The USMC inducted the AV-8A Harrier into service in 1971 and military minds in the DoD were quickly trying to think of every way they could use the "Jump Jet's" new abilities. One of their experiments was to integrate the AV-8 into a conventional USN Carrier Air Wing. This happened during the USS Franklin D. Roosevelt's Mediterranean cruise in 1976.
In 1974 the Harrier made its first deployment aboard a "Gator Navy" Amphibious Assault Ship, the USS Tripoli after being tested for shipboard computability aboard the same vessel earlier. Just two years later, fourteen AV-8A Harriers from Marine Attack Squadron 231 (VMA-231) "Ace of Spades" embarked aboard the USS Franklin D. Roosevelt (CV-42) from 1976 to 1977 to prove the concept of integrating the short takeoff and vertical landing (STOVL) Harrier into catapult and barrier configured carrier's normal Air Wing operations.
During this historic cruise, the Marine Harriers worked alongside F-4 Phantoms, A-7 Corsair IIs and E-1 Tracers, participating in a whole slew of missions. These included their standard close air support (CAS) assignments, as well as sea control and even working as a within-visual-range interceptor, being guided onto their targets via shipboard radar or instructions from the E-1 Tracer Airborne Early Warning And Control aircraft. This resulted in the AV-8s intercepting Russian bombers and patrol aircraft, sometimes alongside their F-4 Phantom carrier mates, and sometimes not.
Recovering aboard the carrier was executed in a similar fashion as the Harrier's fixed-wing counterparts, although in a more compact fashion, with AV-8s flying a pattern around the boat and landing vertically forward or aft of the arresting wires. Because of the Harrier's small landing "footprint," multiple AV-8As could be recovered in a single 'string.'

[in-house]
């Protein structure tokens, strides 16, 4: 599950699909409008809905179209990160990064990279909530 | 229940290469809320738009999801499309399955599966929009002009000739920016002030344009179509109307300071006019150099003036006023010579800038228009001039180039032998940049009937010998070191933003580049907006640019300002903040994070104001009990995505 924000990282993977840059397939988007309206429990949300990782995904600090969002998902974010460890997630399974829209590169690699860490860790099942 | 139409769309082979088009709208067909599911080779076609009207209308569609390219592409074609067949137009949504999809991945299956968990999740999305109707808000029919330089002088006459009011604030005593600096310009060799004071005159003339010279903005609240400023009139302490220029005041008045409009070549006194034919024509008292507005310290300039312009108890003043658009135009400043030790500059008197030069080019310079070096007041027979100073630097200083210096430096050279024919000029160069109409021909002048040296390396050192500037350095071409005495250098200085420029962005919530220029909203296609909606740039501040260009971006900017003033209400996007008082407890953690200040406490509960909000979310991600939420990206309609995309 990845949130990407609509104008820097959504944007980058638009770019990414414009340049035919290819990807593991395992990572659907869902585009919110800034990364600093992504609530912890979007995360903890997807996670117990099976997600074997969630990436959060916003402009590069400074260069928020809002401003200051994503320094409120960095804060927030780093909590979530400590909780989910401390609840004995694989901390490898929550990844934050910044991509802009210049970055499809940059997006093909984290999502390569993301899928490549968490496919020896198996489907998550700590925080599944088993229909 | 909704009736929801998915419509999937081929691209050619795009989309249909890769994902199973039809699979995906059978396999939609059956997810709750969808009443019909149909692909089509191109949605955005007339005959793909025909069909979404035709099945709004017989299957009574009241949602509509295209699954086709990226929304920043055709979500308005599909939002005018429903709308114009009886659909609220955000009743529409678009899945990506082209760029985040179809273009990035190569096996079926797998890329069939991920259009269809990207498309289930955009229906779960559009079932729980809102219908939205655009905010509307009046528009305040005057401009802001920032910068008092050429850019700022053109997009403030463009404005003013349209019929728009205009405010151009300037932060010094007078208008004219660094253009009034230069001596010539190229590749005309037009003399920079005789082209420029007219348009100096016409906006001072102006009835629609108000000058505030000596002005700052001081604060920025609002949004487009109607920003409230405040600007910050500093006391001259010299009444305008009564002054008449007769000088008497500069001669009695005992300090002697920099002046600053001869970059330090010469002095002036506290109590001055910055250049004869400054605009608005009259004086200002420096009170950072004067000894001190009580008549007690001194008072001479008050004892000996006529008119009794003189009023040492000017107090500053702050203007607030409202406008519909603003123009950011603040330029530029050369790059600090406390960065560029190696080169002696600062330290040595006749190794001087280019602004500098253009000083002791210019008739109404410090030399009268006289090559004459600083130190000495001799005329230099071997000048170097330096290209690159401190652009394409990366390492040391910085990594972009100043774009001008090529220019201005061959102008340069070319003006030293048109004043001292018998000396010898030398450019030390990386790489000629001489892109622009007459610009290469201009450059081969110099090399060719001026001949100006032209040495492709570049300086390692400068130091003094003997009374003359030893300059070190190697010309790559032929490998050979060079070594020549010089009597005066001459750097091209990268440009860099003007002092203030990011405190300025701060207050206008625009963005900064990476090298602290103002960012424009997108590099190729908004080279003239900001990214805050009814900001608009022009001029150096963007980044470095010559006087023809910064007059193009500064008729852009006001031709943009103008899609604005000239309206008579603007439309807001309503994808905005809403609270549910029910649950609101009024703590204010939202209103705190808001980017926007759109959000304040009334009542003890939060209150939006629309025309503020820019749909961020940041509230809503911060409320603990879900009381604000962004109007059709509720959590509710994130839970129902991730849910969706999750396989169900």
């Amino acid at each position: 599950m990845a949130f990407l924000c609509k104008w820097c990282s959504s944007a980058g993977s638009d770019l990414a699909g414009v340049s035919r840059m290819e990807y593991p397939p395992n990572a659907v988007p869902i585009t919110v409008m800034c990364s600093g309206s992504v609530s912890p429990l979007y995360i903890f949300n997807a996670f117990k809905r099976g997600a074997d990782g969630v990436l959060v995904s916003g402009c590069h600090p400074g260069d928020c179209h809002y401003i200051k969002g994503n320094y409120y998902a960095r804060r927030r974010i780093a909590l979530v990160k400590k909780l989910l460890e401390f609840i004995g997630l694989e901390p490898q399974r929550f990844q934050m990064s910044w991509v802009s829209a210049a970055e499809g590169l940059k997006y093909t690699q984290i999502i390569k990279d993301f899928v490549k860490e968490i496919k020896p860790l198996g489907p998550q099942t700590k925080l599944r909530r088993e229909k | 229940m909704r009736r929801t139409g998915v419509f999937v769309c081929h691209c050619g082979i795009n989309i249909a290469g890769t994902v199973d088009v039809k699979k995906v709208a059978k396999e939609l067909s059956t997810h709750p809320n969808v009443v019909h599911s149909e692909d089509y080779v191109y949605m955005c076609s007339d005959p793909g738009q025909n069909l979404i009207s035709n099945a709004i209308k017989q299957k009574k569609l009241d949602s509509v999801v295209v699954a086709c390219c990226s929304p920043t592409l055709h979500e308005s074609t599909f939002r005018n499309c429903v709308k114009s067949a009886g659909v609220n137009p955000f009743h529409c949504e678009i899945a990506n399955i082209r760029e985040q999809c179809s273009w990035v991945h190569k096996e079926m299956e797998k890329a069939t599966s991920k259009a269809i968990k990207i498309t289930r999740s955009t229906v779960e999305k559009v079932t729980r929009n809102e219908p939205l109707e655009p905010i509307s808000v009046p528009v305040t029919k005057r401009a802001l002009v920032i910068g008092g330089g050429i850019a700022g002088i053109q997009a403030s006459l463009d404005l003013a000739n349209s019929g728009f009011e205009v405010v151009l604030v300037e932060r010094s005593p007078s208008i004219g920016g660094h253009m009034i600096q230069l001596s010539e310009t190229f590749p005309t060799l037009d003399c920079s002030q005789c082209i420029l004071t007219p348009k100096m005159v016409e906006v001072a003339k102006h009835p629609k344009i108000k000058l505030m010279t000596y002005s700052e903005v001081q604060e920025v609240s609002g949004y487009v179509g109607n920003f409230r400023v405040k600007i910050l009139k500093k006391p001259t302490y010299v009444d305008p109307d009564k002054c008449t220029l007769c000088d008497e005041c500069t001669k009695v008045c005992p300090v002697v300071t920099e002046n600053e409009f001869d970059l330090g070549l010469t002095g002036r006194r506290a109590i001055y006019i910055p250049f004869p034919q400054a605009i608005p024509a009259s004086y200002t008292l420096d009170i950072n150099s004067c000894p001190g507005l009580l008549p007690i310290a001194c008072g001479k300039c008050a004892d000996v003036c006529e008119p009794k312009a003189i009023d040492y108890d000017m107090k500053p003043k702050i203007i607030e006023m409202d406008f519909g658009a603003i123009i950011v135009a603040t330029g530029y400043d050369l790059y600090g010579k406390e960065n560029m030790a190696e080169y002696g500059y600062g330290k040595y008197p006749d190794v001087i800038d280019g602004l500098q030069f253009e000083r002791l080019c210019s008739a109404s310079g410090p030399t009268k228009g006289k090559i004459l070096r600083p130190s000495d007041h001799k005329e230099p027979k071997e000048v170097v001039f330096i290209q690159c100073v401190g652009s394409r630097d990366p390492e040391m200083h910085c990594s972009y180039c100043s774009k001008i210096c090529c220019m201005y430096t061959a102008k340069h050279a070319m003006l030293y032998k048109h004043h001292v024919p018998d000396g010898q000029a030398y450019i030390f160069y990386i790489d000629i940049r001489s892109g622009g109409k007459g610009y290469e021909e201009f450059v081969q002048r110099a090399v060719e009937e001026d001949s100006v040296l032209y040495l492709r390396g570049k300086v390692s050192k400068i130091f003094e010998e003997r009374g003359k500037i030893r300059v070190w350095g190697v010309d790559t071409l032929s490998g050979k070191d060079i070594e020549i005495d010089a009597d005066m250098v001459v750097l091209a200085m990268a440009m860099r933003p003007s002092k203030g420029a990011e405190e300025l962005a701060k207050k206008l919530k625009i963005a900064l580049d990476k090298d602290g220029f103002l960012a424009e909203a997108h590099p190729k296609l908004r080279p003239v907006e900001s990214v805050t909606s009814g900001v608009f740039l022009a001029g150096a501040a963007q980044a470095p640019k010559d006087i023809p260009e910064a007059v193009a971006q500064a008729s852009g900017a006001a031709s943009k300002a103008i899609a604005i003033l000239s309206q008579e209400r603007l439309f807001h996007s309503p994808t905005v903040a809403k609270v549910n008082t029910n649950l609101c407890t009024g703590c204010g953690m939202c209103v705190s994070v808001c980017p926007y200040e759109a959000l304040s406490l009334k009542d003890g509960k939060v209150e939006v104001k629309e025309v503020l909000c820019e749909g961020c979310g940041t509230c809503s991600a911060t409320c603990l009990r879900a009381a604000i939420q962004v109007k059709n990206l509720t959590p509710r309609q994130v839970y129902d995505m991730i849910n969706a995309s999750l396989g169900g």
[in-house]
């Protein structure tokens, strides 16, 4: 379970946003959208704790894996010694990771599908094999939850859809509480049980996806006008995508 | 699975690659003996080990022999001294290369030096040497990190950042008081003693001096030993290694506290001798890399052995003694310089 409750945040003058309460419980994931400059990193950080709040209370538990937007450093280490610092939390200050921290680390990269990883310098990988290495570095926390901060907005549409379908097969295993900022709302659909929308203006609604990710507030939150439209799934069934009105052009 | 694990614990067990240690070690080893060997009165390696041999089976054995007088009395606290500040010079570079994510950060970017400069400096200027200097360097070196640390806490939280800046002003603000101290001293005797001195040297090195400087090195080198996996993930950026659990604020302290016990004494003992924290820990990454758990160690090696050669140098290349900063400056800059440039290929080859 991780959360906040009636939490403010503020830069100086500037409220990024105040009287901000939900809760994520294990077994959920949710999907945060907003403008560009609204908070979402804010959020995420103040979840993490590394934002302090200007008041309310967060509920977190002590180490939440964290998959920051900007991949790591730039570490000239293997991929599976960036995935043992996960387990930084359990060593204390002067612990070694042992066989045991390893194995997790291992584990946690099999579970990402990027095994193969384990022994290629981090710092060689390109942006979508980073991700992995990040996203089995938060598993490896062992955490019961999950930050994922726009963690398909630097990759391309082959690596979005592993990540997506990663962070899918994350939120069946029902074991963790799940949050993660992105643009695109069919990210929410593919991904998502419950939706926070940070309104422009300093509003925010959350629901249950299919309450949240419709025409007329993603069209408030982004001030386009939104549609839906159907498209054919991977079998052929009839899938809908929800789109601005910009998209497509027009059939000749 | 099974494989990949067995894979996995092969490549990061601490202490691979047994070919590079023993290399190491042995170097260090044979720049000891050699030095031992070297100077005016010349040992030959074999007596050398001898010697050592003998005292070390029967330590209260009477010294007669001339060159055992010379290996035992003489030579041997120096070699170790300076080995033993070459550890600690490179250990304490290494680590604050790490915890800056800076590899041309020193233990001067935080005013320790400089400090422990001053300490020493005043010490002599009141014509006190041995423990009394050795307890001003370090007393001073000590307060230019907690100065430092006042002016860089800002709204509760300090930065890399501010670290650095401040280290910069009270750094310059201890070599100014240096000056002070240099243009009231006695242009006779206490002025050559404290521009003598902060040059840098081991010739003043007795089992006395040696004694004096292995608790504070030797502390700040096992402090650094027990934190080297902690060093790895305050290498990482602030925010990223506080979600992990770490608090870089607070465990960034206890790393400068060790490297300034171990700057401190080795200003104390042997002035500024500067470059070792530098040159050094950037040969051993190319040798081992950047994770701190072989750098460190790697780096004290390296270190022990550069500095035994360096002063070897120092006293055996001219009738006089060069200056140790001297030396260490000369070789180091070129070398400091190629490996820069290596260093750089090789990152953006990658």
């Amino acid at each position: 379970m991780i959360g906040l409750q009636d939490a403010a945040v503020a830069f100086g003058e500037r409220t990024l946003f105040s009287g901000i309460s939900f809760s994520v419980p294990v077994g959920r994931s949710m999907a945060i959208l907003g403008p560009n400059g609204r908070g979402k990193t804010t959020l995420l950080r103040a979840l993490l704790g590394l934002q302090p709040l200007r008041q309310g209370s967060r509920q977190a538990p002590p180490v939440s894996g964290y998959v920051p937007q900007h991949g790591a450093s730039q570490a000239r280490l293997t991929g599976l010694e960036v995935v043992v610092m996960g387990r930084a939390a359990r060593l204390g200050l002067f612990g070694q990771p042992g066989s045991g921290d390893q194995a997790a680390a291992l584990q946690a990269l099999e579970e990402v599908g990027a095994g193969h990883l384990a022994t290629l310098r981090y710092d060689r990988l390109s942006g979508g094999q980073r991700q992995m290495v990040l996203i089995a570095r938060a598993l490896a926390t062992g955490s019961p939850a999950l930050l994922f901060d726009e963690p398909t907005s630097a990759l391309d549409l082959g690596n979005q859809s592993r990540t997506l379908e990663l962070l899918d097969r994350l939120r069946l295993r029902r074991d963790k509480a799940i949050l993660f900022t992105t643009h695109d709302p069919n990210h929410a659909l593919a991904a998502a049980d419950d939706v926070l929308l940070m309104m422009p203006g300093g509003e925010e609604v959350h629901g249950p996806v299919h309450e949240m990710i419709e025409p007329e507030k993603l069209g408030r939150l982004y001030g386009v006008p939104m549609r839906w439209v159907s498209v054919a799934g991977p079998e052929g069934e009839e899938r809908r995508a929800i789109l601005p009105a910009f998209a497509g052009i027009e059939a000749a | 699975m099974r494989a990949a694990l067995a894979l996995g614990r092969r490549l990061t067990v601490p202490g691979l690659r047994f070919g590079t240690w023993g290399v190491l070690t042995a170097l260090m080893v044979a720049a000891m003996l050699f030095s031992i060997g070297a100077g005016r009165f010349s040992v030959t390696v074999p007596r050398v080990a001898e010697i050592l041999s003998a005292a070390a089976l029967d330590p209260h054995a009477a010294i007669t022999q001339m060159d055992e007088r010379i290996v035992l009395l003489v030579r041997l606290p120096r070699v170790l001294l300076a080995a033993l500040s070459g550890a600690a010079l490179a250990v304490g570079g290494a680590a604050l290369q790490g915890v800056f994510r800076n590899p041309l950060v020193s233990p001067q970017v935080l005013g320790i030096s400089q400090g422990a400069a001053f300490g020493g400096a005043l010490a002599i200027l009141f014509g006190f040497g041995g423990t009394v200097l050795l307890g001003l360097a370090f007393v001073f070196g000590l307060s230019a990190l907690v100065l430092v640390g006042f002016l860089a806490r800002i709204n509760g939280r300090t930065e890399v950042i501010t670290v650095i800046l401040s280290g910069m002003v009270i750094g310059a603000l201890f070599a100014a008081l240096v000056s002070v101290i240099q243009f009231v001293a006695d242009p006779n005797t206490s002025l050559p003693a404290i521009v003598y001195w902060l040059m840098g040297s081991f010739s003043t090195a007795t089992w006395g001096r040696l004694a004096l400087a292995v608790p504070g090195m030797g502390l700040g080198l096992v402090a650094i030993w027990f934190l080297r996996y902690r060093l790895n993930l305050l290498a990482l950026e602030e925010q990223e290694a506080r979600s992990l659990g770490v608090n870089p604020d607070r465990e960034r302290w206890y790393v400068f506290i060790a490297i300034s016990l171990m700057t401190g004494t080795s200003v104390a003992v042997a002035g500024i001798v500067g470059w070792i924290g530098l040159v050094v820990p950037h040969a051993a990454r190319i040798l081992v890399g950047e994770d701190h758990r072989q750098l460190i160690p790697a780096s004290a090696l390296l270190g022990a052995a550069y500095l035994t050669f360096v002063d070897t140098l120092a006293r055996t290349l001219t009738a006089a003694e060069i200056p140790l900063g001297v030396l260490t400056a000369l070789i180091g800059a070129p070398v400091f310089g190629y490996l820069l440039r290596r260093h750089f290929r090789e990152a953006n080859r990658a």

Recoveries could also occur opposite the flow of normal operations during certain circumstances. In January of 1977, a pair of Harriers made bow approaches to the Roosevelt and landed aboard the carrier. This marked the first official time a fixed wing aircraft had made a bow-on, downwind landing aboard a US Navy fixed-wing carrier.
Launching the Harrier off of the carrier was facilitated by a long guide line painted between the Roosevelet's bow catapults, starting amidship near the island. The Harriers would simply rocket down that line before turning their nozzles to a near vertical position, raising off the deck about mid-way down the bow catapult tracks.
The historic 1976-1977 Mediterranean Cruise, the Roosevelt's last incidentally, proved that the Harrier could integrate with a modern Navy Carrier Air Wing seamlessly, even aboard a Midway Class carrier with its tight confines. Regardless of the cruise's massive success, the Navy and the Marines would not sail with a Harrier squadron embarked aboard a conventional carrier again. This may have been due to the Marines' fear that they would lose funding for their dedicated Amphibious Assault Ship helicopter carriers, or it could have been due to the Navy's fear that the success of the Harrier could see their massive, complex and expensive catapult and arresting gear configured carriers becoming less relevant. Other factors, such as the AV-8A's limited range and payload, and its dismal safety record, may have played into this decision as well, although many of these issues were overcome with the USMC's successor to the AV-8A, the McDonnell Douglas AV-8B Harrier II.
It was not until 1988 that the Harrier officially returned to a US Navy catapult and arresting gear equipped carrier in the form of the aforementioned new and much more capable AV-8B Harrier II, although this was for testing and basic integration proof of concept purposes only. A small cadre of AV-8Bs were put through their paces aboard the USS John F. Kennedy (CV-67) while its massive Air Wing was also deployed aboard.
Fast forward three years to Operation Desert Storm and the USS John F. Kennedy would once again see the AV-8Bs operating aboard, albeit in a much more limited and sporadic fashion than the USS Franklin D. Roosevelt's historic cruise with VMA-231 embarked aboard in 1976-1977. The Kennedy's Desert Storm combat cruise would also be the A-7 Corsair II's last carrier deployment.
Since 1991, it is not clear if there have been any circumstances where AV-8Bs operated aboard a US Navy Super Carrier, and there have definitely been no cruises where they were integrated into a standard Carrier Air Wing. With the recent fielding of the USS America (LHA-6), the Navy's controversial new Amphibious Assault Ship that is designed almost exclusively with aviation in mind, Harriers will be operating from a ship that is as large as the USS Franklin D. Roosevelt they once flew from in force, although briefly, some 40 years ago.
Tyler Rogoway is a defense journalist and photographer who maintains the website Foxtrot Alpha for Jalopnik.com You can reach Tyler with story ideas or direct comments regarding this or any other defense topic via the email address Tyler@Jalopnik.com